“Robbing a bank is a crime, but it’s more of a crime to create one.”
– Bertolt Brecht
We find ourselves fighting a triple battle: the battle against the coronavirus, the battle against the escalation of the American aggression and the battle for the reactivation of the economy, a battle that is conditioned in turn by the set of coercive measures such as the commercial and financial blockade that is part of the hybrid war that the United States is waging against the country. The national government is conducting efforts on each of these fronts with the clear purpose of guaranteeing peace, sovereignty and democracy, with successes and failures, with greater or lesser effectiveness, but with firm determination.
In economic policy we must act as expeditiously as we act against the coronavirus. We must act quickly and with comprehensive measures that not only protect the productive apparatus from the economic impact of the pandemic but also lay the foundations for a sustainable medium- and long-term recovery. The current political and economic situation presents a set of opportunities that we must consider in order to move forward in this regard, despite the harsh restrictions and limitations that we have, as well as a global situation of recession and a fall in the main indicators of the international stock markets and markets, which makes it extremely complex, but at the same time urgent, to define concrete actions in the area of economic policy.
Among the strategic tasks, which in the current situation are not only possible but essential, is the need to deeply restructure, in accordance with the supreme national interest, the financial sector, which until now has been essentially oriented towards speculative activities. Banking, both public and private, must be oriented more towards financial intermediation and less towards speculative activities, since its raison d’être is to guarantee the stimulation of national production.
At present, the national bank has approximately 60 trillion bolivars deposited in the BCV as a result of legal reserve requirements. This is a large part of the national savings of the entire country, and a key factor for the reactivation of production, which should be managed in accordance with this purpose, in order to stimulate national productive activity with credit, in a situation in which the State has severe liquidity restrictions due to the coercive measures imposed by the United States. This national savings becomes a strategic resource that must be placed under state control, not only to stabilize macroeconomic variables such as hyperinflation, but also to reactivate and redirect credit towards key and priority sectors, i.e. those that can guarantee the production of food, medicines, ensure logistical chains, security and defense and, above all, to recover wages that allow workers to meet their basic needs and have a comfortable life.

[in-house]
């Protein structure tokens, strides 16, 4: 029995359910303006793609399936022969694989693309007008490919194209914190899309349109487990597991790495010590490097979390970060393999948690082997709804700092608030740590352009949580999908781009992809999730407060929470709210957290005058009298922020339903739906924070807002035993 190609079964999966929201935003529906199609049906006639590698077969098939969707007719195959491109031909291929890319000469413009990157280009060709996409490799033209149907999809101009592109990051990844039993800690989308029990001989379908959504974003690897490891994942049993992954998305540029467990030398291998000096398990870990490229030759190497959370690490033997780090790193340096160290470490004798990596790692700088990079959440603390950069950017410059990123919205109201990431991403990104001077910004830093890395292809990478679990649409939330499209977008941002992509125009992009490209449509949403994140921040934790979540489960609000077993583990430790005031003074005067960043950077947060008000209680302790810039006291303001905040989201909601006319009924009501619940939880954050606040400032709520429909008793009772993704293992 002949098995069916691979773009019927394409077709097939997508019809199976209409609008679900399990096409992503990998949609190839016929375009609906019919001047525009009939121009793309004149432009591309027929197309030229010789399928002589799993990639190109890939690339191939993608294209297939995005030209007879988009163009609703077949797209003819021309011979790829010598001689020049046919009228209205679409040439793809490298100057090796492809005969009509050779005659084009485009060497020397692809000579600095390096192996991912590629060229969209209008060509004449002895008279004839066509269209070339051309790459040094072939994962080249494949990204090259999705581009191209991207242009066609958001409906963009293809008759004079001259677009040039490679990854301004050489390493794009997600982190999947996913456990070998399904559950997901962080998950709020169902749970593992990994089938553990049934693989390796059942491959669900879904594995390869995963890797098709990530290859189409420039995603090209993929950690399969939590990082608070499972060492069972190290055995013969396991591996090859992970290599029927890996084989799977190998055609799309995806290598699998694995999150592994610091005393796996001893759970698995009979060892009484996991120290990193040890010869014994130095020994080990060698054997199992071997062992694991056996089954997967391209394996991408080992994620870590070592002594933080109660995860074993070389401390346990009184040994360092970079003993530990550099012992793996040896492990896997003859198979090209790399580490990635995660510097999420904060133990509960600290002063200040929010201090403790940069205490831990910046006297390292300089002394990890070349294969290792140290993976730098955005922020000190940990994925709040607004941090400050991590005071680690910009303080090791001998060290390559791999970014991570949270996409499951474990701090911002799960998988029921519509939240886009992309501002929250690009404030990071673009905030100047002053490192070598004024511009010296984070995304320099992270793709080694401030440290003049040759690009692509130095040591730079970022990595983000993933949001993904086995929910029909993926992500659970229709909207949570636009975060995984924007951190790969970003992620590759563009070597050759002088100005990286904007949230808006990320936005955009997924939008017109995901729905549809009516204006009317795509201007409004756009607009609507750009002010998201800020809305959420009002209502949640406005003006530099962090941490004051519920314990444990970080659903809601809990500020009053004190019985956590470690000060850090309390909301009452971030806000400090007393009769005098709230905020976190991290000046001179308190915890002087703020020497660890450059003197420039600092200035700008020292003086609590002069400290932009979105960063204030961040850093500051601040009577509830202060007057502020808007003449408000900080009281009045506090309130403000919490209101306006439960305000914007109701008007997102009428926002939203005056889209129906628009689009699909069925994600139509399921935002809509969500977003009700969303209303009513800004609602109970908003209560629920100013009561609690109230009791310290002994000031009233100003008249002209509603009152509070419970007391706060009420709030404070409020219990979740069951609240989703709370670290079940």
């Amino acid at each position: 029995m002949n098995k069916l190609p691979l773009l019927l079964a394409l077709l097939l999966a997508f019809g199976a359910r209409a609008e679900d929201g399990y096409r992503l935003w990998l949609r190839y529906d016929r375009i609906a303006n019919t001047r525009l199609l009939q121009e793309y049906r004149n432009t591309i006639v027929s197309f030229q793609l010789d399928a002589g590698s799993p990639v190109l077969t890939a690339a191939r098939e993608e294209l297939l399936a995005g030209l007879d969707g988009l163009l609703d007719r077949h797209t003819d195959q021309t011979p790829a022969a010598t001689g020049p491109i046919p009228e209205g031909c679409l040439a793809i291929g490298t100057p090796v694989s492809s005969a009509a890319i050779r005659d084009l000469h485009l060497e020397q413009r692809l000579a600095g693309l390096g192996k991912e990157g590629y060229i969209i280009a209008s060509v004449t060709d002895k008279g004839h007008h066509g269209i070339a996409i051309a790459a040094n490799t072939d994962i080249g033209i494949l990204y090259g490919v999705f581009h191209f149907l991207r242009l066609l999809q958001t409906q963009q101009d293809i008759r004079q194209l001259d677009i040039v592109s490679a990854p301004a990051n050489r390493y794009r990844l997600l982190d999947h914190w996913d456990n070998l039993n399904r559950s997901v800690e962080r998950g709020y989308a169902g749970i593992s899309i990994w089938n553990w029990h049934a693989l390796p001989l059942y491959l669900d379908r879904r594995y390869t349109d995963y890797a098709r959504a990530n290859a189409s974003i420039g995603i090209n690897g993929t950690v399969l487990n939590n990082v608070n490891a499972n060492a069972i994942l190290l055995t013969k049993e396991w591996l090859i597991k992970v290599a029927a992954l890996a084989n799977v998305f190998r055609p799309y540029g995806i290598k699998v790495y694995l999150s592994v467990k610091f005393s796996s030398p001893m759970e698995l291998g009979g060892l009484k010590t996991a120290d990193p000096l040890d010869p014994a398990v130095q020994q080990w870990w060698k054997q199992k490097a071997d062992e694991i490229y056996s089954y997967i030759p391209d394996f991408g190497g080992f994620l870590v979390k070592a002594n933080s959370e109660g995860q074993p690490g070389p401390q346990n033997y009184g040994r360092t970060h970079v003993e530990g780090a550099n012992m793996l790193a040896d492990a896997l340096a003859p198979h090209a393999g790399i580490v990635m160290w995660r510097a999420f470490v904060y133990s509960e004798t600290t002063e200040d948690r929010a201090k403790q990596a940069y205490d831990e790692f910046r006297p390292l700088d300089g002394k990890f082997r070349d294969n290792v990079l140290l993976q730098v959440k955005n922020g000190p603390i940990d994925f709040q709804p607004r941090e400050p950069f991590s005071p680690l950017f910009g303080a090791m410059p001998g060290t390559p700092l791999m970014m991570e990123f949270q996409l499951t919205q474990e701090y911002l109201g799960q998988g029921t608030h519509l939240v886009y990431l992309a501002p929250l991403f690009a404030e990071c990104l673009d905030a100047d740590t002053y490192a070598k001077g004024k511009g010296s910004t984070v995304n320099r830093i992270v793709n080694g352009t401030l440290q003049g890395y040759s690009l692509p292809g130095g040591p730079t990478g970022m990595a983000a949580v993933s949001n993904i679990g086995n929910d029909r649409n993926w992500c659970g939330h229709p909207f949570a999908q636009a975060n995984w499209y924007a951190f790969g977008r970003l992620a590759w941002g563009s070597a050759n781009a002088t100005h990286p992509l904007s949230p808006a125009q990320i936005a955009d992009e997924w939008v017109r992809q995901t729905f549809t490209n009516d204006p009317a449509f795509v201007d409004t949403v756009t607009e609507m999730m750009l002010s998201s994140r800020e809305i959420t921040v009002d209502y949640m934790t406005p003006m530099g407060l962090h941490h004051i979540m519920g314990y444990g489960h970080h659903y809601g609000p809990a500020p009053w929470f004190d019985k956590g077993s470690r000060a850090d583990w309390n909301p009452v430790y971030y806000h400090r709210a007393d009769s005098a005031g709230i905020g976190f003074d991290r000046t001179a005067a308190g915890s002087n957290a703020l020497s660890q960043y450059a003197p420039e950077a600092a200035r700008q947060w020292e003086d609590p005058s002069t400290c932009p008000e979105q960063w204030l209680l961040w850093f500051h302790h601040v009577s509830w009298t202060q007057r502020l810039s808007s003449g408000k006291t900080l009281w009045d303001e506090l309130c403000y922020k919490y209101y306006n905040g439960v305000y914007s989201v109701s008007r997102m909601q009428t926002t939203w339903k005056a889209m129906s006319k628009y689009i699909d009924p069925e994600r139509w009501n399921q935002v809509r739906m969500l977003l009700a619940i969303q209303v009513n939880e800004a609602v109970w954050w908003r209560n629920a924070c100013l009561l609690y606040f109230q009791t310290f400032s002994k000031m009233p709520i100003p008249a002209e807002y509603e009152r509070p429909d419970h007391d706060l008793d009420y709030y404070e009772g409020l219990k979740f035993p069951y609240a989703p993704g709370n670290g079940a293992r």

As part of the measures announced by the Bolivarian government to confront the economic impacts of the pandemic, the Central Bank of Venezuela (BCV) decided to reduce the legal reserve in national currency by 7 percentage points, which represents 93% of the weekly balance for financial entities. This specifically means that banks will have 7% of the total amount deposited in the BCV as deposit guarantee reserves to be theoretically placed in production credits. This 7%, calculated on the basis of the remaining 60 billion bolivars or less, which represents the entire national bank deposit for legal reserve purposes, is something like 4.2 billion BsS and close to 50 million dollars, which should go to financing the agricultural and industrial sectors, the production of medicines, etc.
This timely and appropriate measure runs the risk of being cancelled out by the chronic and compulsive speculative practices of the Venezuelan banking system, if measures are not taken by the State to guarantee that credit is truly oriented towards production. The State is ultimately responsible for this, as it has the powers and the legal and technical instruments to do so. Draconian mechanisms must be created and established as a severe penalty against the banks that divert these funds to speculative activities. Given the state of national emergency, the legal reserve fund should be considered a strategic reserve and should be managed according to national security criteria and, therefore, should be a matter of state. This does not mean nationalization, expropriation or the establishment of measures that make its use more complex than it should be at present, given the complex situation of the country.
Translation by Internationalist 360º